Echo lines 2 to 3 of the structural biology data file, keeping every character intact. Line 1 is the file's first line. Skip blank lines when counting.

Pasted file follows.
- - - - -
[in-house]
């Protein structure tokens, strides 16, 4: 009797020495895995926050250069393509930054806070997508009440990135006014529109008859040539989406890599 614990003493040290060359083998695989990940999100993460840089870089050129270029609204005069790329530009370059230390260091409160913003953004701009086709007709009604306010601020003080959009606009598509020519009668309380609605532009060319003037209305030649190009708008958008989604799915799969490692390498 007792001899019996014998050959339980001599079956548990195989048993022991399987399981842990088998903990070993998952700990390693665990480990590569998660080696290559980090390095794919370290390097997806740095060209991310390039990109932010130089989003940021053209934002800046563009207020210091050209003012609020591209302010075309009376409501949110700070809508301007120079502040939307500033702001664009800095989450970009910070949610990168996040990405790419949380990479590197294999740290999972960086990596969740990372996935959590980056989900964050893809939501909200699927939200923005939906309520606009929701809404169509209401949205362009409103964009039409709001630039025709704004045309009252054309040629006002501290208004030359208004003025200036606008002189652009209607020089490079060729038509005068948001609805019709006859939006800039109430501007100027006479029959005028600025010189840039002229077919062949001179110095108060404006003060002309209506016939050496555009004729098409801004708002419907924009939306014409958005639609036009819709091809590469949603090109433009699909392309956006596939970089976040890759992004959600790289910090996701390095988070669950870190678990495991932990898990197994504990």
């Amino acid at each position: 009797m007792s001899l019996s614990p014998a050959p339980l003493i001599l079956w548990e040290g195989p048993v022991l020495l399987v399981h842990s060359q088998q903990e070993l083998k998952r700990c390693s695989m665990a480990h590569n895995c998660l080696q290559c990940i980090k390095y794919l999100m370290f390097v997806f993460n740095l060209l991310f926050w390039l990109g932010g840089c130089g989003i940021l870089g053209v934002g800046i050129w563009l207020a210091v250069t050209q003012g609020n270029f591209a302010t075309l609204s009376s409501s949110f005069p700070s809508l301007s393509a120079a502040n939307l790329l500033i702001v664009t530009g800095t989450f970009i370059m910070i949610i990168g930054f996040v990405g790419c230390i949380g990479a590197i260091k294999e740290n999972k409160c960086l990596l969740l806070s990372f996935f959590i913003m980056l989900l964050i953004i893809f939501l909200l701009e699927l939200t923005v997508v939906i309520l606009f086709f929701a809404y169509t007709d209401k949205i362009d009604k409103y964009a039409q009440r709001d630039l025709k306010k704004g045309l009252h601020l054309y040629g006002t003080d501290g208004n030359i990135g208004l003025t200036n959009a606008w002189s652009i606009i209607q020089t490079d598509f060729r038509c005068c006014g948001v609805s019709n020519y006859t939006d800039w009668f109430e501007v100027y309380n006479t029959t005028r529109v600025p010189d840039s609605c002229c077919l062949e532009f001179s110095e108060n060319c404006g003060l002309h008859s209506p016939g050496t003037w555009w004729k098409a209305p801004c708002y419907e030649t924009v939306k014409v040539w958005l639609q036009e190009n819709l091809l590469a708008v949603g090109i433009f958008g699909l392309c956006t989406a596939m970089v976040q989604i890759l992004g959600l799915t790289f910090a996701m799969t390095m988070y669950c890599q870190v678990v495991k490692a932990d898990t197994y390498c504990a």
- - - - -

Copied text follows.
């Protein structure tokens, strides 16, 4: 009797020495895995926050250069393509930054806070997508009440990135006014529109008859040539989406890599 614990003493040290060359083998695989990940999100993460840089870089050129270029609204005069790329530009370059230390260091409160913003953004701009086709007709009604306010601020003080959009606009598509020519009668309380609605532009060319003037209305030649190009708008958008989604799915799969490692390498 007792001899019996014998050959339980001599079956548990195989048993022991399987399981842990088998903990070993998952700990390693665990480990590569998660080696290559980090390095794919370290390097997806740095060209991310390039990109932010130089989003940021053209934002800046563009207020210091050209003012609020591209302010075309009376409501949110700070809508301007120079502040939307500033702001664009800095989450970009910070949610990168996040990405790419949380990479590197294999740290999972960086990596969740990372996935959590980056989900964050893809939501909200699927939200923005939906309520606009929701809404169509209401949205362009409103964009039409709001630039025709704004045309009252054309040629006002501290208004030359208004003025200036606008002189652009209607020089490079060729038509005068948001609805019709006859939006800039109430501007100027006479029959005028600025010189840039002229077919062949001179110095108060404006003060002309209506016939050496555009004729098409801004708002419907924009939306014409958005639609036009819709091809590469949603090109433009699909392309956006596939970089976040890759992004959600790289910090996701390095988070669950870190678990495991932990898990197994504990």
């Amino acid at each position: 009797m007792s001899l019996s614990p014998a050959p339980l003493i001599l079956w548990e040290g195989p048993v022991l020495l399987v399981h842990s060359q088998q903990e070993l083998k998952r700990c390693s695989m665990a480990h590569n895995c998660l080696q290559c990940i980090k390095y794919l999100m370290f390097v997806f993460n740095l060209l991310f926050w390039l990109g932010g840089c130089g989003i940021l870089g053209v934002g800046i050129w563009l207020a210091v250069t050209q003012g609020n270029f591209a302010t075309l609204s009376s409501s949110f005069p700070s809508l301007s393509a120079a502040n939307l790329l500033i702001v664009t530009g800095t989450f970009i370059m910070i949610i990168g930054f996040v990405g790419c230390i949380g990479a590197i260091k294999e740290n999972k409160c960086l990596l969740l806070s990372f996935f959590i913003m980056l989900l964050i953004i893809f939501l909200l701009e699927l939200t923005v997508v939906i309520l606009f086709f929701a809404y169509t007709d209401k949205i362009d009604k409103y964009a039409q009440r709001d630039l025709k306010k704004g045309l009252h601020l054309y040629g006002t003080d501290g208004n030359i990135g208004l003025t200036n959009a606008w002189s652009i606009i209607q020089t490079d598509f060729r038509c005068c006014g948001v609805s019709n020519y006859t939006d800039w009668f109430e501007v100027y309380n006479t029959t005028r529109v600025p010189d840039s609605c002229c077919l062949e532009f001179s110095e108060n060319c404006g003060l002309h008859s209506p016939g050496t003037w555009w004729k098409a209305p801004c708002y419907e030649t924009v939306k014409v040539w958005l639609q036009e190009n819709l091809l590469a708008v949603g090109i433009f958008g699909l392309c956006t989406a596939m970089v976040q989604i890759l992004g959600l799915t790289f910090a996701m799969t390095m988070y669950c890599q870190v678990v495991k490692a932990d898990t197994y390498c504990a």